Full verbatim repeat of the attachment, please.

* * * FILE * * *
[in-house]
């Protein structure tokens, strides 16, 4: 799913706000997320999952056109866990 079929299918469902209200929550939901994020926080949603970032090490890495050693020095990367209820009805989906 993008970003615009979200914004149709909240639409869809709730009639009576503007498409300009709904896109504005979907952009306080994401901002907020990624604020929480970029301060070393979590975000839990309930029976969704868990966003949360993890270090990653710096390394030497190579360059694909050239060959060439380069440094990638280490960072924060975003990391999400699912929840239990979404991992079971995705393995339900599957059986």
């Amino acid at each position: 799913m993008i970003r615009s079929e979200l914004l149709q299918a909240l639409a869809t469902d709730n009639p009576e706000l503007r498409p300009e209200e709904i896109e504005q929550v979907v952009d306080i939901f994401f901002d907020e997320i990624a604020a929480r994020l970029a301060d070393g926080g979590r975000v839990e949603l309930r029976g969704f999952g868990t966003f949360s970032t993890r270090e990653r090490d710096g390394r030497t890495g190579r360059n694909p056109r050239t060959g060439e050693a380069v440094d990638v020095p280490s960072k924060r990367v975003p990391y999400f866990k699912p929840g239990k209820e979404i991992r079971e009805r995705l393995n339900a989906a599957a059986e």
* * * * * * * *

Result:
[in-house]
């Protein structure tokens, strides 16, 4: 799913706000997320999952056109866990 079929299918469902209200929550939901994020926080949603970032090490890495050693020095990367209820009805989906 993008970003615009979200914004149709909240639409869809709730009639009576503007498409300009709904896109504005979907952009306080994401901002907020990624604020929480970029301060070393979590975000839990309930029976969704868990966003949360993890270090990653710096390394030497190579360059694909050239060959060439380069440094990638280490960072924060975003990391999400699912929840239990979404991992079971995705393995339900599957059986």
């Amino acid at each position: 799913m993008i970003r615009s079929e979200l914004l149709q299918a909240l639409a869809t469902d709730n009639p009576e706000l503007r498409p300009e209200e709904i896109e504005q929550v979907v952009d306080i939901f994401f901002d907020e997320i990624a604020a929480r994020l970029a301060d070393g926080g979590r975000v839990e949603l309930r029976g969704f999952g868990t966003f949360s970032t993890r270090e990653r090490d710096g390394r030497t890495g190579r360059n694909p056109r050239t060959g060439e050693a380069v440094d990638v020095p280490s960072k924060r990367v975003p990391y999400f866990k699912p929840g239990k209820e979404i991992r079971e009805r995705l393995n339900a989906a599957a059986e």